EU Votes on Promising Sustainability Plan
Last week, the heads of the EU governments agreed on groundbreaking steps to prevent Greece-style fiscal meltdowns from ever happening again and to put their countries on more fiscally sustainable paths for the medium and long run.
The new measures would tighten up the currently weak preventative and corrective sanctions for countries that deviate from the EU’s longstanding official annual fiscal path target (a budget deficit of 3% of GDP) and the medium-term debt goal (60% debt-to-GDP). Under the new rules, EU governments would face an escalating series of tougher sanctions for breaching these targets. Ultimately, a country would be subject to a fine.
While many of the changes to be made are EU-specific, the US can learn from the EU’s increased emphasis on a medium-tern fiscal framework rather than our usual piecemeal approach annually (we don’t even have a budget this year and the fiscal year has already started); the importance given to medium and long run sustainability; and the strengthening of budget statistics so that policymakers and taxpayers have a full and transparent picture of their country’s fiscal exposure, Countries are finally beginning to realize the urgency and importance of long-term fiscal sustainability and how annual decisions fit into their forward planning.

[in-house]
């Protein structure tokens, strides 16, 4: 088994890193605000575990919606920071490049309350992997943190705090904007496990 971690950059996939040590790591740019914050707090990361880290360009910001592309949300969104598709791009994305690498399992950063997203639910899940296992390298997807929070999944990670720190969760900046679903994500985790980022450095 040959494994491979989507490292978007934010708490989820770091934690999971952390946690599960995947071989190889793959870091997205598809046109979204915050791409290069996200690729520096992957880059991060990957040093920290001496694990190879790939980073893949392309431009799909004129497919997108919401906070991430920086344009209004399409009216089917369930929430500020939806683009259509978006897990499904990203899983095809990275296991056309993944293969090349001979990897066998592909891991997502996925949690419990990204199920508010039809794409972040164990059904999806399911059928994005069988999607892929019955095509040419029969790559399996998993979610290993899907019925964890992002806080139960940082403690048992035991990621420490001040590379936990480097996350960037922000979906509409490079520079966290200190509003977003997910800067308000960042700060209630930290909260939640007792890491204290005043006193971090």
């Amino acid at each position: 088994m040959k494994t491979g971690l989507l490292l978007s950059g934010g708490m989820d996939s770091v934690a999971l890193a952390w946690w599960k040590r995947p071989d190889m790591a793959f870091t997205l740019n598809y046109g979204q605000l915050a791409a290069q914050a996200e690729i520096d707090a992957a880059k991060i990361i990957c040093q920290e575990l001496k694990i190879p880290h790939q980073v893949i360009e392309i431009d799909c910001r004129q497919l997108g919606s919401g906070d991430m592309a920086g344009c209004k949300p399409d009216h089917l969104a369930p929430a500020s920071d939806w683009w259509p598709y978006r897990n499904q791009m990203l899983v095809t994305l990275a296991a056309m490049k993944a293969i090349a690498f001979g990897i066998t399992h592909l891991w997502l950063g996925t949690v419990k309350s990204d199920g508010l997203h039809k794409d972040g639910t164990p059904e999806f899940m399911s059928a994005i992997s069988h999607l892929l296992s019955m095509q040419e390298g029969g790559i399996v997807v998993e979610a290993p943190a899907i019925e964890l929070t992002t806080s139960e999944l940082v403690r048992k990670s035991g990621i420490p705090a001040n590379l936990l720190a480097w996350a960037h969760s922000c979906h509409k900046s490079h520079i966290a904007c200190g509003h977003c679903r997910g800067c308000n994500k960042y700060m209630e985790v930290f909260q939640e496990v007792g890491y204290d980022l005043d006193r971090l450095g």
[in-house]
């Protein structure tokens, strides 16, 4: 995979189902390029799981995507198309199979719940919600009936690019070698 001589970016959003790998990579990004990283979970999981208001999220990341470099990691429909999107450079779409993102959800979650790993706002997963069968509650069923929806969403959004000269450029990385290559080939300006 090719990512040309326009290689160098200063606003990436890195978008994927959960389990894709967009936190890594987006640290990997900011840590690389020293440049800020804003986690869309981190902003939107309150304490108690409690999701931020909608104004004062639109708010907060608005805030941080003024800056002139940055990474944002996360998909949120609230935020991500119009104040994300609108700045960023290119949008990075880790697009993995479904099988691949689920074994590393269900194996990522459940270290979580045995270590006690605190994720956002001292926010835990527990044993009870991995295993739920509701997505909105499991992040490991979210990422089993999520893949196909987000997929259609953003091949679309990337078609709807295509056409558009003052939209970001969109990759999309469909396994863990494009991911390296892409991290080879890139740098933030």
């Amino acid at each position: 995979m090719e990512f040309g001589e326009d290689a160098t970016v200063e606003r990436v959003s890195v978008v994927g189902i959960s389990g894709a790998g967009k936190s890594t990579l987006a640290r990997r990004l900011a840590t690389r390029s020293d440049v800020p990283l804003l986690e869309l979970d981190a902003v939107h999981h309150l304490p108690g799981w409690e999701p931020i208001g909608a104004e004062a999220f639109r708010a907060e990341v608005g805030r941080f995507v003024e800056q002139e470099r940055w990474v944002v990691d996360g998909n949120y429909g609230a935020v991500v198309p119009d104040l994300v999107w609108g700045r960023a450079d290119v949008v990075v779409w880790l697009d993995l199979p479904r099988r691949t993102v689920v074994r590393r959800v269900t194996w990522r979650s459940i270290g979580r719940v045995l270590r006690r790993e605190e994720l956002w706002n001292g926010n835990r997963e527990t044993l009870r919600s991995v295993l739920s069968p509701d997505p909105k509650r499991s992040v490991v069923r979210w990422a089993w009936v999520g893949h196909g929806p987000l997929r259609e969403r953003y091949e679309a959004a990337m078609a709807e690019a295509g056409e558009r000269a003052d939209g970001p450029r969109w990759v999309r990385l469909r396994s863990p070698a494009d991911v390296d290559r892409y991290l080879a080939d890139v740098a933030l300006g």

While last week’s agreement was a major success for the EU, the EU legislative process is not over. The recommendations (based on the Report of the Task Force on Economic Governance plus proposals by the European Commission) will now be put on a fast track so that the EU heads of government and the European Parliament come to an agreement on numerous implementing provisions by next summer. Also, stay tuned for December, when pension reform is scheduled to be on the leaders’ agenda.